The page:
With hesitation, An-ananga agreed to go back to the fields to work. Heavy-hearted, he plowed the fields and was barely done with ten meters when he decided to go right back home to his Princess wife.

Surprised but very patient, the wife said, “Dear husband, maybe you can try again tomorrow. This time, bring my photo with you. Two of them. Nail one to one post and one to the opposite post. That way when you plow the fields back and forth, you will see my face and perhaps you will miss me less.” Seeing how the idea might possibly work, An-ananga agreed and thus he set forth the next morning with the two photos in hand.

True enough, he was more energized. He felt stronger and he was fast as he repeatedly made the back and forth trip from one end of the field to the other. The smiling face of his Princess on both sides of the field encouraged him.

Lo! The strong winds of the north came and tore a photo of the Princess from one post and blew it across the hills. It flew and fluttered until it reached the camp of weary but formidable soldiers and settled on the feet of no other than their fierce captain. He picked the photo and was instantly lovestruck.

He summoned his guards and commanded them to search for the face on the photo with the order to bring her and make her his bride.

Far and wide, the soldiers sought. They turned all the villages upside down till they reached the small town where An-ananga and his Princess lived. When they found the woman on the photo and learned she already belonged to another man, they were aghast. They believed it was not right to take a married woman to have her wed another man but at the same time they were scared of their fiery captain.

They bargained and reasoned with An-ananga until he at last agreed with the condition that he go with them, at least to join his Princess on her trip to see the Captain.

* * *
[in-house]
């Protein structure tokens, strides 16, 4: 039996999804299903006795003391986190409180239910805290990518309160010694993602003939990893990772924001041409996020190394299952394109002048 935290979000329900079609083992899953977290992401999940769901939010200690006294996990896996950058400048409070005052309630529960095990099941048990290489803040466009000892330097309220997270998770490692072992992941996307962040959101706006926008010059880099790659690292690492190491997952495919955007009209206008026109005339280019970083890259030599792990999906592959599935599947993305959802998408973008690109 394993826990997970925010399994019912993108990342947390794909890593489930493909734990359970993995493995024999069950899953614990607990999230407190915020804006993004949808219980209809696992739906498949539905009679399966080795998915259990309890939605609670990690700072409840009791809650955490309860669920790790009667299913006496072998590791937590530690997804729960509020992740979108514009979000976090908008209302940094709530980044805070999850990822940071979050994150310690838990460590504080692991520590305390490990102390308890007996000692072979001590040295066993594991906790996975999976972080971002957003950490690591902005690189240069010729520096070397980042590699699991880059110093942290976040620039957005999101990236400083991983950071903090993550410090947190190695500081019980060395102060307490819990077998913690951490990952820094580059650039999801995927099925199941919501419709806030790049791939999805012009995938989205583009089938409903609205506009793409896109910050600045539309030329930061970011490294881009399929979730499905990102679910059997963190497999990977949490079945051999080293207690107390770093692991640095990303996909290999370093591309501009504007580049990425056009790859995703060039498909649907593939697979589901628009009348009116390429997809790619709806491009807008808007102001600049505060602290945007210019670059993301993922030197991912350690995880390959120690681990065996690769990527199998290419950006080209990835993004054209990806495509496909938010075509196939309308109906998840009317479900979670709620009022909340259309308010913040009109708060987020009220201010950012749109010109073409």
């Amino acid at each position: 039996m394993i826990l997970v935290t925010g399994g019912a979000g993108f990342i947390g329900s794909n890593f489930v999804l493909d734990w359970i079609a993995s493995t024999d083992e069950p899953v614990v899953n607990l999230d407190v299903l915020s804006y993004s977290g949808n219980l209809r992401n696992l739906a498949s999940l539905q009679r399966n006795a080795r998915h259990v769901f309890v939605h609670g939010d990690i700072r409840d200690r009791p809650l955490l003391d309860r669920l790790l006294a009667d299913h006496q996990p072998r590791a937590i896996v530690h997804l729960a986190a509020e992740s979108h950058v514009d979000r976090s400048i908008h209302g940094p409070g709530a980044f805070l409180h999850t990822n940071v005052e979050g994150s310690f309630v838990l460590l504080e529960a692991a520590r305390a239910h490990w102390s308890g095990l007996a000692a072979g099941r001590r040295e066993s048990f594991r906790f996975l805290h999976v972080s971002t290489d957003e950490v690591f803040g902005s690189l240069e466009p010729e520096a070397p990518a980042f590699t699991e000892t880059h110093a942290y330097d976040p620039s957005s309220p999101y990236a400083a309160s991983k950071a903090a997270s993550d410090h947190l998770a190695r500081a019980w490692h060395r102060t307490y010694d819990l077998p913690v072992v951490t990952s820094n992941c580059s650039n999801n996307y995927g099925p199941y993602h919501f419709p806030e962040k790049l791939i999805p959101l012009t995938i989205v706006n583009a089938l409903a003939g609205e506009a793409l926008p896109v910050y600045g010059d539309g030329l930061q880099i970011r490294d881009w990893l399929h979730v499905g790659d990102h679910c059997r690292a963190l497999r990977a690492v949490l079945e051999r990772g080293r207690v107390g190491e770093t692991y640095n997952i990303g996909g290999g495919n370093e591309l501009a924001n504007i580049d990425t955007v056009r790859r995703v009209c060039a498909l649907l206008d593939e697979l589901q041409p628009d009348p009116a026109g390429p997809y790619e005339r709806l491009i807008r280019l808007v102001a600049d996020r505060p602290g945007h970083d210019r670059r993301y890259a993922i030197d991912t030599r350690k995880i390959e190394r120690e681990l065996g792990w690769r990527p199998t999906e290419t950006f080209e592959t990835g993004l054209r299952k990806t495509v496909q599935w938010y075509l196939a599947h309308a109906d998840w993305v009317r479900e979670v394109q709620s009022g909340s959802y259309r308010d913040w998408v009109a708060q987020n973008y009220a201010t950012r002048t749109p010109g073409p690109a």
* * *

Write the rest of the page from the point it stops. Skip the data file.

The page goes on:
When they reached the camp, the Captain was in a hurry to get rid of An-ananga. But An-ananga was cunning. “If you want to take my wife, at least give me something in return.”

The captain, undisturbed said,”Anything you want, just say it so you can be on your way.”

An-ananga said,” Give me a bag of gold.” The captain laughed and willingly made the arrangements for wads of money and gold to be bagged.

“Take off your uniform and your medals. Give them to me.” Though puzzled, the captain did.

“Now with his uniform comes his title, I command you obedient soldiers to shoot this captain who is so vile as to take a woman who is already wed to another man, ” goes on An-ananga. Unhesitatingly, the soldiers obliged. They know their captain was in the wrong.

So with a bag of money and gold, a captain’s uniform and a woman of unparalleled beauty on his arms, An-ananga started his trek back home to his small town. With the bounty he unwittingly earned, An-ananga could afford not to work and he could just spend his days gazing at his wife’s beauty.

Writer’s Note: Narrative is based solely on recollections from an evening storytelling beside the dying embers of the ‘dapwan’. For any deviations that may in one way or another alter or debase the original, apologies in advance. Inputs are welcomed with gladness and enthusiasm. ūüôā

Be Kind, Be Inspired

There was, or there were junctures in the past when just about anything can inspire me to pen a jumble of either nonsensical, profound or passably read-worthy thoughts. Riding a cramped bus, the feel of gritty sand cascading through my fingers, the sunset, or even just a broken pencil–a lot of things used to switch on for that tap of words to spew forth.